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Campaign For TV Impartiality Is ‘Jihad’, MEP Alfred Sant Claims

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Former Prime Minister and current MEP Alfred Sant has described the constitutional challenge to a law that allows partisan TV stations as a “jihad” led by “prehistoric individuals”.

“The scandal of those who are critical of political parties’ radio and TV station leaves me cold. I have not always believed in the ‘impartiality’ and ‘objectivity’ of the ‘independent’ media, but I never thought that it should be regulated or stopped.”

“That members of this media feel they should dictate that party stations are removed altogether in the name of “impartiality” is a joke. Because if you apply the same criteria to them it doesn’t go very far.”

“At a time when social media is pumping out all sorts of messages about this, that, and the other, the fixation against the stations of political parties, impartial or not, has every smell of jihad led by people still living in the time of the dinosaurs,” Sant said on social media.

The court case, started by Lovin Malta, argues that a law approved by Parliament in 1991 to permit the stations to open went completely contrary to the demands of the Constitution.

A proviso in Article 13 of the Broadcasting Act enables party stations to exist on the premise that they balance each other out, even though Malta’s Constitution, the highest law in the land, clearly states that all broadcast media should be as much as possible impartial. One and Net are the exact opposite of what the Constitution demands, Lovin Malta argues.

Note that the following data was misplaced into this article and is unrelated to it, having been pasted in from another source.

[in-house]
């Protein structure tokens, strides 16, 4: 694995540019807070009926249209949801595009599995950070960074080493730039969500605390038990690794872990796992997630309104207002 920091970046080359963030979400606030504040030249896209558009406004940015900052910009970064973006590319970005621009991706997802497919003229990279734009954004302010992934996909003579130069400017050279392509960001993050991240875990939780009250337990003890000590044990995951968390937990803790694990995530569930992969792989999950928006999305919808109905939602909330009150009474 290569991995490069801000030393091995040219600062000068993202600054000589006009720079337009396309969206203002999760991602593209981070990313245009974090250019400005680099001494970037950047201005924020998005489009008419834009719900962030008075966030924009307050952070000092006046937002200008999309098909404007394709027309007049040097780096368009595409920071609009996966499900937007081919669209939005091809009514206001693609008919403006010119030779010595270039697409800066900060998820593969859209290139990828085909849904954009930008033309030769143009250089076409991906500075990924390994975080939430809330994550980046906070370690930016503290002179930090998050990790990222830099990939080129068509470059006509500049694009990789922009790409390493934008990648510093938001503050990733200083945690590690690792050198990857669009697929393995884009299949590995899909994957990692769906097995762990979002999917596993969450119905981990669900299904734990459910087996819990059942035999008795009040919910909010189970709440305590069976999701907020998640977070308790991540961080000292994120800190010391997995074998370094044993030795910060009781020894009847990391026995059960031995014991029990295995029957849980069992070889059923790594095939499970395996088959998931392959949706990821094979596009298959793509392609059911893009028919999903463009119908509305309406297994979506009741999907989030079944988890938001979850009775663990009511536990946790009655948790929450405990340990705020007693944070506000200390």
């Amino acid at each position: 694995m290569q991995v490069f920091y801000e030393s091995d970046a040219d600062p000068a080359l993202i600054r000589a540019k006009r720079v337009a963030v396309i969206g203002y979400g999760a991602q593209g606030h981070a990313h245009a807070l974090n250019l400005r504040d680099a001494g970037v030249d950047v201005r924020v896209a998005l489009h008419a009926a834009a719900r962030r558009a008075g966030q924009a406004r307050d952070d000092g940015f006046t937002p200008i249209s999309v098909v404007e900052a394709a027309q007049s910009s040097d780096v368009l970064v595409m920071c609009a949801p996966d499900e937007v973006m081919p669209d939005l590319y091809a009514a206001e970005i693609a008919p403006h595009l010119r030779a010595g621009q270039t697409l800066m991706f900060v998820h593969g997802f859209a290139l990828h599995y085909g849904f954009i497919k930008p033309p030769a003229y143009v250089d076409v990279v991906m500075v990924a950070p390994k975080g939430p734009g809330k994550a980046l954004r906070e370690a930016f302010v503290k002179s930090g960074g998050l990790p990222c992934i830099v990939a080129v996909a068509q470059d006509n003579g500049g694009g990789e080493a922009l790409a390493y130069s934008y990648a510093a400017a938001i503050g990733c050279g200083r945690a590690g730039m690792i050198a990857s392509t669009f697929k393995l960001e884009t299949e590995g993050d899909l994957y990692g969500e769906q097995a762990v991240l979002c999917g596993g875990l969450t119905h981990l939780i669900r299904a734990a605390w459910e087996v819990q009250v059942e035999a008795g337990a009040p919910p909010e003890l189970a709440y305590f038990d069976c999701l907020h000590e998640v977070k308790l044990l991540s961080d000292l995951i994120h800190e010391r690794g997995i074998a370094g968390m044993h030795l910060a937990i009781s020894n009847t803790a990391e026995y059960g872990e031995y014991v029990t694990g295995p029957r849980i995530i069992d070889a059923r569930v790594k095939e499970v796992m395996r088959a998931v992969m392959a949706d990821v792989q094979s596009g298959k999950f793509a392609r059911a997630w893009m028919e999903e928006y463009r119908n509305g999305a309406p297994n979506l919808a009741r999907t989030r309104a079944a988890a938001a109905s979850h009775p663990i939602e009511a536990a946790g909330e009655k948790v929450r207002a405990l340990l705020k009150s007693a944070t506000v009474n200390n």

A number of high-profile Maltese politicians have criticised the existence of party media in the past, including former Prime Minister Eddie Fenech Adami, who said they’ll eventually be made redundant; former President George Abela; and former Finance Minister Lino Spiteri. Former Prime Minister Karmenu Mifsud Bonnici even predicted that the law would be challenged in court.

Malta’s political party stations also face mounting financial difficulties. Both One and Net were millions in debt when they last published their accounts over a decade ago.

Lovin Malta is arguing that these financial difficulties also render the political parties highly vulnerable to corruption since they are dependent on big business donations.

The court case was filed by lawyers Eve Borg Costanzi and Matthew Cutajar. The case will be heard in front of the Civil Courts.

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Julian doesn’t like to talk about himself. But if he did, he would let you know that he’s into anything that has got to do with politics, the environment, social issues, and human interest stories.

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